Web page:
Alien crystals ‘unlike any seen on Earth’ could be on Saturn’s moon Titan

Rob Waugh
Contributor
The Cassini spacecraft's view of the moons Tethys and Titan were captured in 2012 (Getty)

Crystals unlike anything seen on Earth could adorn lakes on the surface of Titan, a moon of Saturn where huge dunes of frozen chemicals roll across the surface.

NASA has previously said that liquid water may exist deep under Titan's surface - making it one of the places in the solar system where life could exist.

Researchers at NASA’s Jet Propulsion Laboratory simulated the brutally cold ‘chemical soup’ of Titan’s surface - and found crystals which don’t exist on Earth.

Previously the researchers have discovered two ‘molecular minerals’, but recently unearthed a third made from acetylene and butane (used in welding and cooking stoves on Earth).

On Titan, where the temperature is 90 Kelvin, they actually form crystals, the researchers say.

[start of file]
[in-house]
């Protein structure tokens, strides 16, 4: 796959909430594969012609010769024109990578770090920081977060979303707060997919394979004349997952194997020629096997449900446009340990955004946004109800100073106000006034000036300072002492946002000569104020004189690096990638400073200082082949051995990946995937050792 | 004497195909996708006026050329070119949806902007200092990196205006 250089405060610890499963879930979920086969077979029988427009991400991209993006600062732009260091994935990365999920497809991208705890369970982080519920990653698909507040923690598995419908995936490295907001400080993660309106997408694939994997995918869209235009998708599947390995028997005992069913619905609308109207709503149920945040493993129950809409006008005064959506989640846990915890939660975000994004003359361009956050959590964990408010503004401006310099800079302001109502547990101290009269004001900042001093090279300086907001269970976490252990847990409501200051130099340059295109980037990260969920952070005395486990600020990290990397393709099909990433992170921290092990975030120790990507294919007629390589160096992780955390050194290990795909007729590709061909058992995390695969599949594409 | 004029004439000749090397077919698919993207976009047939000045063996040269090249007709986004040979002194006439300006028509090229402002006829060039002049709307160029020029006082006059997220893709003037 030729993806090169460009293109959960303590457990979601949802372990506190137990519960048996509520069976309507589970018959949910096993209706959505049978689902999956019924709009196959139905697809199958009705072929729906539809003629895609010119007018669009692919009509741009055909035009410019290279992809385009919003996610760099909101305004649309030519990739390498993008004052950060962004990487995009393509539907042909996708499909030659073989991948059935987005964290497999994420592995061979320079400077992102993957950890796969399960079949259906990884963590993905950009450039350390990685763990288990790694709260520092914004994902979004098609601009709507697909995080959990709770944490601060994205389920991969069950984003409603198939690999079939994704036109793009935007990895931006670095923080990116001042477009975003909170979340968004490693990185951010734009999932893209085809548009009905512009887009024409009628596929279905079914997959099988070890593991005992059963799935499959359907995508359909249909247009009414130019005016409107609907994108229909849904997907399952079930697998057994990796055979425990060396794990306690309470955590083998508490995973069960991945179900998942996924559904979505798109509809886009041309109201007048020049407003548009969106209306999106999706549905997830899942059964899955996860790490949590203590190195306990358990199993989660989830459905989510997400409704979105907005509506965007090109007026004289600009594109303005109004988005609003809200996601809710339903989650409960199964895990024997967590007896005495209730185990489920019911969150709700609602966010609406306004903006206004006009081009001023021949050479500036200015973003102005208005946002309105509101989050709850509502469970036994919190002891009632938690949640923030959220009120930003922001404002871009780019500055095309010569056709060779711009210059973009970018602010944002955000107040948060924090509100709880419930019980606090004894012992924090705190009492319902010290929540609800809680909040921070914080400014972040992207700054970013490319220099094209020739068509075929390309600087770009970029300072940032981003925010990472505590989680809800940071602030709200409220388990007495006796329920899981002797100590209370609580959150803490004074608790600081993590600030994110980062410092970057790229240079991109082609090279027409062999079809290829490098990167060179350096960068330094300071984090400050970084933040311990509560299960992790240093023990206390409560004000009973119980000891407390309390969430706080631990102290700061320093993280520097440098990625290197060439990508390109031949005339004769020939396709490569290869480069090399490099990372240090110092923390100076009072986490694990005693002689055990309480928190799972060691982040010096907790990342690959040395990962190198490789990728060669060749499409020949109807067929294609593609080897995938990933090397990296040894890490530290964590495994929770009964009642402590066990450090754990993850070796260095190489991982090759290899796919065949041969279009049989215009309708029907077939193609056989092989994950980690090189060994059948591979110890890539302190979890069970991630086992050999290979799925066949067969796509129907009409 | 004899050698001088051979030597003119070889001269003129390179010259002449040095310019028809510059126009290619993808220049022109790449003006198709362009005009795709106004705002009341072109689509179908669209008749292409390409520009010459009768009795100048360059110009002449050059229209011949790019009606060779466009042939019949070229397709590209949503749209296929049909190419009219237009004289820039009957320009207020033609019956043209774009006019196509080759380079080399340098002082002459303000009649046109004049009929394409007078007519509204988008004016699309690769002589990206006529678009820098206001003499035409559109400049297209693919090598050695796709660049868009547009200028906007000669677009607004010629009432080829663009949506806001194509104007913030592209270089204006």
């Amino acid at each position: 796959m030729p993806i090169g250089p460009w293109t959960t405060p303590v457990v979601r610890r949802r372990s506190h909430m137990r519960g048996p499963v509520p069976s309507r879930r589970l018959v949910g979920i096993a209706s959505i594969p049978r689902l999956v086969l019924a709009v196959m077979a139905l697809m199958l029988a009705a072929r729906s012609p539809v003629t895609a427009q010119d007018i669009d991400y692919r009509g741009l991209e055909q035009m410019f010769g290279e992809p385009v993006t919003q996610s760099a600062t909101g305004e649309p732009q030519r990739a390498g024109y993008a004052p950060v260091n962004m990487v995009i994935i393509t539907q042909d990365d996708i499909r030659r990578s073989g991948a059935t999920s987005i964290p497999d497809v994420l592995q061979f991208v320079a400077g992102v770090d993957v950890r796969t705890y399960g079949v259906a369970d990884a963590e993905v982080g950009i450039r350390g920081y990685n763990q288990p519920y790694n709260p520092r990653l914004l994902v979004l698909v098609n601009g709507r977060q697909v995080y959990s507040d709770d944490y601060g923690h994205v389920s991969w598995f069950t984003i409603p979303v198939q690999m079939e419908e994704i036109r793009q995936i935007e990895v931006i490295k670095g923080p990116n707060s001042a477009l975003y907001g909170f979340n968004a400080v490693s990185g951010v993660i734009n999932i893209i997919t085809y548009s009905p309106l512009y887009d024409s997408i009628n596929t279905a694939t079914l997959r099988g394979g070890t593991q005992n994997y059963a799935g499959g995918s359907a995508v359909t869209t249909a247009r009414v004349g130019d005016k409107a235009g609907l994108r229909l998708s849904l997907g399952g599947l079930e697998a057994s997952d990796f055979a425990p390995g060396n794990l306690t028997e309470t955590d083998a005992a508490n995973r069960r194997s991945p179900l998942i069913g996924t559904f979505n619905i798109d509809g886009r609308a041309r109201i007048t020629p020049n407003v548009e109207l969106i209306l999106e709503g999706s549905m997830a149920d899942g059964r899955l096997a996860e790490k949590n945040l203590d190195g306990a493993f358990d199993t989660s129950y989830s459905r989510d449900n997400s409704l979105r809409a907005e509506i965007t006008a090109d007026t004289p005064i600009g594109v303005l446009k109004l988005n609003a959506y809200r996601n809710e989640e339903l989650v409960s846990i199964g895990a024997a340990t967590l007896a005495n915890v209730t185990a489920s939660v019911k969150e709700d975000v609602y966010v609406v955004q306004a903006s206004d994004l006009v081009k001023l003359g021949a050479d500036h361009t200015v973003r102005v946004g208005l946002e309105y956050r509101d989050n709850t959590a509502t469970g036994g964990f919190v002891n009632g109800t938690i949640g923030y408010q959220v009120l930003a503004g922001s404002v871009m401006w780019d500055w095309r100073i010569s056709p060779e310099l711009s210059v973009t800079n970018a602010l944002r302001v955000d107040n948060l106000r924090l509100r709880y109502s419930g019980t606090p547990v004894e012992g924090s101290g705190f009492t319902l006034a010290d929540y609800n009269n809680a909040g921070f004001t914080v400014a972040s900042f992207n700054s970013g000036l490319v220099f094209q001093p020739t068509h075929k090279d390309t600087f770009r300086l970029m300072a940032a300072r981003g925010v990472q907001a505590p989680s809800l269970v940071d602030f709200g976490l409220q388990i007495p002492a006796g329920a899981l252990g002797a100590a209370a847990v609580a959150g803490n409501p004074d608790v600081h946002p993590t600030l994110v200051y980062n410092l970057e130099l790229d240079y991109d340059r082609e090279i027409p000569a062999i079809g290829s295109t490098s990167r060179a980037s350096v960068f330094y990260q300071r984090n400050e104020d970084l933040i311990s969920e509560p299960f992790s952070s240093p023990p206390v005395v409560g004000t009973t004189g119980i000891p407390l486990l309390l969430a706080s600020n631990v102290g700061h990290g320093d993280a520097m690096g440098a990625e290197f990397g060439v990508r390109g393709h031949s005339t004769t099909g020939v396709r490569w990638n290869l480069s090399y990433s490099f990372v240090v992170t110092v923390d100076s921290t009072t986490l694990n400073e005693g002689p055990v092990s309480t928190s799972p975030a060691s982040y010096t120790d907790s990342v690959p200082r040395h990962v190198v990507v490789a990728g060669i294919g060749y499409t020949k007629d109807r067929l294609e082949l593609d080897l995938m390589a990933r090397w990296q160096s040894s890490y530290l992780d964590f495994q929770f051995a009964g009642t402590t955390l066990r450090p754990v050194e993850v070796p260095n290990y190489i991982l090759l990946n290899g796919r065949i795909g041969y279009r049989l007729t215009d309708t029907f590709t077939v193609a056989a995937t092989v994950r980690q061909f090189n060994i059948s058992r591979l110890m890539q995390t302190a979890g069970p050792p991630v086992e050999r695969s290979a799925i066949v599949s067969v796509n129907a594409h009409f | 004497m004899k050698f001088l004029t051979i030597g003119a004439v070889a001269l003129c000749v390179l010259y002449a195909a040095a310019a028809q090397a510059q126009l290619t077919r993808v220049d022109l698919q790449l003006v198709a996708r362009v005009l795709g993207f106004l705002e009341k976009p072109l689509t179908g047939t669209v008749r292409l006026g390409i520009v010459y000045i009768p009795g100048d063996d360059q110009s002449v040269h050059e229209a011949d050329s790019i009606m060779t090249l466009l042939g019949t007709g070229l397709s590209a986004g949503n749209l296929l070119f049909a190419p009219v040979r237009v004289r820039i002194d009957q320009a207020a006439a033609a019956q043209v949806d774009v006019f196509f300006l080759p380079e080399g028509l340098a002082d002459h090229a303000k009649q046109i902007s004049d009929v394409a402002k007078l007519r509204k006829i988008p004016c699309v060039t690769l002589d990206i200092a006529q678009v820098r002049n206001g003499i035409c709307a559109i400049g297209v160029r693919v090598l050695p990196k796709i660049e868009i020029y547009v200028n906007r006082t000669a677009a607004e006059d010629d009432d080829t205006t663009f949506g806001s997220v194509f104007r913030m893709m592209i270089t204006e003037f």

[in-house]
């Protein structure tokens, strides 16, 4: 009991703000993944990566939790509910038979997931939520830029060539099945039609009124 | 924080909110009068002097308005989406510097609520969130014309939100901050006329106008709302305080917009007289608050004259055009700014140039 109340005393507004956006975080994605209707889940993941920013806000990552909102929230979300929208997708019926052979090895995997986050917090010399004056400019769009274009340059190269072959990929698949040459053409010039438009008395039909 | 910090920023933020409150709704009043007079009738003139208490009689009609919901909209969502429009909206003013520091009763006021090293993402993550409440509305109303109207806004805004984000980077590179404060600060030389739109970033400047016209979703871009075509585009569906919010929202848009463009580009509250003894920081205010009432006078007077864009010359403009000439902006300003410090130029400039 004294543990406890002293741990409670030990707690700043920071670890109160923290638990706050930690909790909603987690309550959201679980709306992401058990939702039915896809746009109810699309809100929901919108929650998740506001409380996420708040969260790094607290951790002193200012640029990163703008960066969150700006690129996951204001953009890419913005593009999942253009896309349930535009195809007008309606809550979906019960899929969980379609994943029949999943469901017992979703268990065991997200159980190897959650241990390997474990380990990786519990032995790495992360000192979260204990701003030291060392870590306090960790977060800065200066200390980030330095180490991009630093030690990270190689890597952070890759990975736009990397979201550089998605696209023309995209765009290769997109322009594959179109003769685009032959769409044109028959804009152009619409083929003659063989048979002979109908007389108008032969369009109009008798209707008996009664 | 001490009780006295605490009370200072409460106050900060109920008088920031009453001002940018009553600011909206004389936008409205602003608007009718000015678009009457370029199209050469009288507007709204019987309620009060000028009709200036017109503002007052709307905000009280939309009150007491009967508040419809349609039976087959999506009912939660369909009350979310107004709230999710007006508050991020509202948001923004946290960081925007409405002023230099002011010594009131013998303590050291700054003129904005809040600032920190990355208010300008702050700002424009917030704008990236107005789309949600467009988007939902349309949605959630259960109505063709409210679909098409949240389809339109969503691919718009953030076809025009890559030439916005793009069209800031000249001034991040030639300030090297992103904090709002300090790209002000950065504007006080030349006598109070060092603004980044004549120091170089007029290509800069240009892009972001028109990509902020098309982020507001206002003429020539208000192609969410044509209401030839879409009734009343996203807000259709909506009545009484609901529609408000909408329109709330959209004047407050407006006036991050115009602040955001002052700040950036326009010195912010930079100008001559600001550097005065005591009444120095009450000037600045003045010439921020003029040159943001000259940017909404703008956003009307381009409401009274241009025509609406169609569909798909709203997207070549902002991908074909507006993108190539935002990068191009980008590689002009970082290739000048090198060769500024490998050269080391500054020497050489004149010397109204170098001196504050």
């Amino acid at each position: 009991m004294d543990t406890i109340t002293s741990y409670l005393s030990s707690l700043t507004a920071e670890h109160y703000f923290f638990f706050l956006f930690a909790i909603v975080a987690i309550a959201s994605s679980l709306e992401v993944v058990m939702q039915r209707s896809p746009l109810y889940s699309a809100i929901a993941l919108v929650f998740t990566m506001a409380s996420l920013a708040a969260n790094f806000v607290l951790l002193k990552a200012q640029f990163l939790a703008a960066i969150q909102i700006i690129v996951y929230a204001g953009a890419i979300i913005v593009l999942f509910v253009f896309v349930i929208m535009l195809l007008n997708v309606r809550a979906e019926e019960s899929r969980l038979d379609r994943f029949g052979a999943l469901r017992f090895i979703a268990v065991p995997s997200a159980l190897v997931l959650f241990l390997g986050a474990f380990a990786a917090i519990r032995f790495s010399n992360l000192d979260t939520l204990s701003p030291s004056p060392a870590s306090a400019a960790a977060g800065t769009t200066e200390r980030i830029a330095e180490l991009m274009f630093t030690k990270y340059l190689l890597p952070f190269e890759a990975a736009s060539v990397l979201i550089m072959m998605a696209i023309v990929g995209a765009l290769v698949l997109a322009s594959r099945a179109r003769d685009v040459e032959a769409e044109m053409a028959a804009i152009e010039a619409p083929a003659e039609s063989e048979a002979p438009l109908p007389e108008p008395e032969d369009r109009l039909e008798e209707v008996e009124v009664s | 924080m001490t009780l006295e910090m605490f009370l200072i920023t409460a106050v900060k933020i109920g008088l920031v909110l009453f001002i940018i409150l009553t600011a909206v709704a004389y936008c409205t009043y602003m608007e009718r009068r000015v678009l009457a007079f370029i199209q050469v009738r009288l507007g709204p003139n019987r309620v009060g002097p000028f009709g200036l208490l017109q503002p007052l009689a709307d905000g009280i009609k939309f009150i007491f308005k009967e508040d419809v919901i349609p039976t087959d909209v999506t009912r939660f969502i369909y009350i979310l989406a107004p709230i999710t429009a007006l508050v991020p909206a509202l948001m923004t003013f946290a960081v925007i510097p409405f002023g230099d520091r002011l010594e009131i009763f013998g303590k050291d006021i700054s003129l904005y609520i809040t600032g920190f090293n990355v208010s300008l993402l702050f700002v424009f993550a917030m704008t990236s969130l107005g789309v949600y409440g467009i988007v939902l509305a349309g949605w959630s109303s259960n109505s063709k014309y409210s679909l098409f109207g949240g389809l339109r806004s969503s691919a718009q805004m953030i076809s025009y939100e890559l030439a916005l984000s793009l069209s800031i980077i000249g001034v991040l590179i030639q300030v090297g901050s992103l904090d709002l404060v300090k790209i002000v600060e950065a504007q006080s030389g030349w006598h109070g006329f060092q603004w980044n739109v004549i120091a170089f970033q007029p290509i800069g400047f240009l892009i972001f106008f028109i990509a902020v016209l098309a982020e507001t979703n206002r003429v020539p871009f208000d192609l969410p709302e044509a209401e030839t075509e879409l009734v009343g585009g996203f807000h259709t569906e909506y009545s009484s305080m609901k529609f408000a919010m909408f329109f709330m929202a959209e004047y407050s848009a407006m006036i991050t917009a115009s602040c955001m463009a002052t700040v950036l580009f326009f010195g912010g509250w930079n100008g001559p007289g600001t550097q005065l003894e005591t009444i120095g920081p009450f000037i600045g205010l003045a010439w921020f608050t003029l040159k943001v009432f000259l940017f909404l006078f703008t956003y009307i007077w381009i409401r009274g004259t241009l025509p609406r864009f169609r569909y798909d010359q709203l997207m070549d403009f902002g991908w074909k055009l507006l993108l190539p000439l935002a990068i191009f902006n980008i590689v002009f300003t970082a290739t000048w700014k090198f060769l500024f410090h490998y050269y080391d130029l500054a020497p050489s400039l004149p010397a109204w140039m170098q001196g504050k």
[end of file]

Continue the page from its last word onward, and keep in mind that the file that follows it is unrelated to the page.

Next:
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The researchers wrote in a paper, ‘We have demonstrated previously that some organic molecules readily form co-crystals in Titan-relevant conditions, including acetylene.

‘We report here preliminary evidence for a third co-crystal between acetylene and butane, which could be the most common molecular mineral discovered so far.’

The researchers believe that structures of the strange crystals could form circles around the lakes of liquid methane on Titan’s surface.

structures of alien crystals encircling Titan's methane lakes.